Tomorrow is the first day of school; the first day for us teachers, anyway, and that means today is the end – the last official day of summer. I know I have no right to complain, since I’m coming off more than eight weeks of vacation, but I'm lucky because my wife is very forgiving about listening to me moan – a little – about summer’s demise. I normally greet the new school year with a mixture of excitement and sadness; I’m excited to meet the new class, to be teaching, to be back into the beautifully exhausting give-and-take of trying to teach a score of second graders what I know they need to know; and I’m sad about leaving behind the freedom, the relaxation, and the ease of summer. This year, the arrival of school is especially bittersweet. It’s selfish to say, but I regret that this is the last summer of Linda and me - the last summer that’s just ours. We sat on the deck today, watching the hummingbirds come and go from the feeder, hummingbirds that will soon be gone, and I knew that our summers will be different from here on out. That’s the bitter part, but the sweet part is what they’ll become. As a teacher, I get to spend summer days with my child, and I plan on making sure those days are packed with adventures big and small.

I took one, final summer hike with a friend today. The goldenrods and asters were in bloom, chickadees were flocking up, wild black cherries littered the trail at our feet – even though the temperature said summer, all the signs of the change in season were scattered about the fields and the woods.

74 days until baby.

Please comment and follow.

Sunday, September 5, 2010

Binkie of Death

Linda and I walked the aisles of Babies ‘R’ Us today, scanner in hand, and we did our best to figure out what our baby will need for the first few months of their new life. We thought registering our baby would be fun, but once we started, we both felt enormous pressure. Unlike a wedding registry, where if you pick out the wrong accessory or piece of furniture, there’s little risk of death to the future user, this is not the case with a baby registry. We had to pick out a car seat, crib bumpers (before today I had never heard of crib bumpers), a stroller, and numerous other items that all could potentially harm – or fail to protect - our future child. With each pull on the scanner’s trigger and each little beep, I couldn’t help but picture us in the future, crying out, “Why, why didn’t we get the more expensive one?” Not to mention that for every item, there are so many different models and options. I counted no less than nineteen different kinds of pacifiers. Nineteen! This one’s BPA free, but that one is designed with proper dental development in mind, but no!, this one has a little air hole that prevents colic. What kind of parents would we be if we got a binkie that encouraged colic? Horrible parents, that’s what kind. And choosing a breast pump was the oddest part. Never in my life did I think I’d find myself saying the word “nipple” in the middle of a store on a Sunday afternoon, but there I was, not even thinking twice about it. Ninety minutes after starting, we pulled the trigger one last time and left the store, surprised at how exhausted we felt.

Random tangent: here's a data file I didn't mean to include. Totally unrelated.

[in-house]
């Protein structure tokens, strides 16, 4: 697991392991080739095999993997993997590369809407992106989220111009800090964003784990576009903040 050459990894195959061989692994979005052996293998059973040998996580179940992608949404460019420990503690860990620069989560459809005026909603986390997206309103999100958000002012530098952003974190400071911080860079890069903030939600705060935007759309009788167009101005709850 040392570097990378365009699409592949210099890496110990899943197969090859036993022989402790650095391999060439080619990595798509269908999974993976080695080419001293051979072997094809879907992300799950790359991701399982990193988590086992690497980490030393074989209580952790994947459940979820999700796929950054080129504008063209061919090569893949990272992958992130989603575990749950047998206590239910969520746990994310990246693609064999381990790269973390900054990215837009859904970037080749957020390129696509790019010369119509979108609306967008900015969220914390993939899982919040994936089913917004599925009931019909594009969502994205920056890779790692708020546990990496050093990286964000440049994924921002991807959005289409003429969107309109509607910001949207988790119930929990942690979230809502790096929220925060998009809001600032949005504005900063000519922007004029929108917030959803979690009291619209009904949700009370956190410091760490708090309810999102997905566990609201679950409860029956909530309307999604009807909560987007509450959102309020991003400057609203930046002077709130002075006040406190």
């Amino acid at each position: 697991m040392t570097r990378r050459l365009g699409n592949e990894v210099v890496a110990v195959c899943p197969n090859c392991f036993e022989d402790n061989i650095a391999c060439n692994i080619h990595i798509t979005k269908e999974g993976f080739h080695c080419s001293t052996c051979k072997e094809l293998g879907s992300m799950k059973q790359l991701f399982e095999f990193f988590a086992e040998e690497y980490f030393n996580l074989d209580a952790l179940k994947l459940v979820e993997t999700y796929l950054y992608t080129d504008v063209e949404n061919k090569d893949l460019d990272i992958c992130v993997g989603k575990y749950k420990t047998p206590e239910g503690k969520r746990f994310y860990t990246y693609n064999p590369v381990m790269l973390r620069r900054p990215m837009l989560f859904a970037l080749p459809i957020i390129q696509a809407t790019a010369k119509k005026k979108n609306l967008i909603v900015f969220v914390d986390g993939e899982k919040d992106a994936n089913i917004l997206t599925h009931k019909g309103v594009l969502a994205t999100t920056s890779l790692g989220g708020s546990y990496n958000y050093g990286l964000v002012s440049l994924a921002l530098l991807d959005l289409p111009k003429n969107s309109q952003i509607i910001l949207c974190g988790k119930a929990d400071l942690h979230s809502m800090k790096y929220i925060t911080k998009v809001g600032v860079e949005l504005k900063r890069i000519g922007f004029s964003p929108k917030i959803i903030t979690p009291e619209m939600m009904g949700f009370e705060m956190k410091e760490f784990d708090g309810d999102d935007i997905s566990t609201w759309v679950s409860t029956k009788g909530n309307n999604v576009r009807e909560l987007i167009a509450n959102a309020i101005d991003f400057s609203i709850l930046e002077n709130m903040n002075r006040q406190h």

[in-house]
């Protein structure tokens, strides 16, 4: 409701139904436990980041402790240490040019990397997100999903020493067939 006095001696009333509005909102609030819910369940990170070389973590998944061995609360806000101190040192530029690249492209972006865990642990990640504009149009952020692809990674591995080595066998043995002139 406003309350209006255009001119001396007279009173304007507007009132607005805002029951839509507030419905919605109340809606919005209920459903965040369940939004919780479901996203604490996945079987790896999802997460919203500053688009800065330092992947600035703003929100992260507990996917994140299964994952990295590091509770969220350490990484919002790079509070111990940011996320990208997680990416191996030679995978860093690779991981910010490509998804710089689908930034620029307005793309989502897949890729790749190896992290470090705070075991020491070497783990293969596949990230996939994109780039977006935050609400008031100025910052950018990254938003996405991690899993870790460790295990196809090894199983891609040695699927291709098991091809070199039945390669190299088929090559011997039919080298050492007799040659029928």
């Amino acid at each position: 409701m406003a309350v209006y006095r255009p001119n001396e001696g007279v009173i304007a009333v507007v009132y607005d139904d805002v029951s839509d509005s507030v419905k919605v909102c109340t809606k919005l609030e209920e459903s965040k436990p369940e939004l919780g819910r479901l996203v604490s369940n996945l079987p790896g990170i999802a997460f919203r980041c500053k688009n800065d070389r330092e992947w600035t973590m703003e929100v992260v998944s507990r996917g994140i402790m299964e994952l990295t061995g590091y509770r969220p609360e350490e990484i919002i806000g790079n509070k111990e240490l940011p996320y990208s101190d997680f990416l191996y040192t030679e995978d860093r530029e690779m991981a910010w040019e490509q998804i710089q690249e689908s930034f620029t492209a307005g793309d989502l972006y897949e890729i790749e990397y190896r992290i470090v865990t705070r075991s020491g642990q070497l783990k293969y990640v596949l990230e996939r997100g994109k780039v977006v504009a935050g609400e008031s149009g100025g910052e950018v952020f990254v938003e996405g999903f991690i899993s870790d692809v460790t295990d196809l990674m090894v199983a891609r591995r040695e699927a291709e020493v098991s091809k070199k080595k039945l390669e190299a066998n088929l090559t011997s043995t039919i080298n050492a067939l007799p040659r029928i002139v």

75 days until baby.

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Saturday, September 4, 2010

Playing Pregnant

“It still doesn’t seem real,” my wife said today, and I had to agree with her. More often than not, she walks by me and I’m caught off guard by the new location of her belly button. It still feels as it did when we just moved in together, as if we’re pretending. Just “playing house.” We wondered together today when it would feel real. For my wife, we imagined it would right about the time when the labor pains set in; we’ve heard there’s no denying the reality of those. For me, who knows? Even as a teacher, a role I’ve filled in various capacities for almost fifteen years, I still expect someone to walk into the classroom, point a finger at me, and shout, “You’re a fraud, and everyone knows it!” Will I feel that way as a parent, too?

76 days until baby.

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Friday, September 3, 2010

The Great Ak and the Meaning of Life - Part 2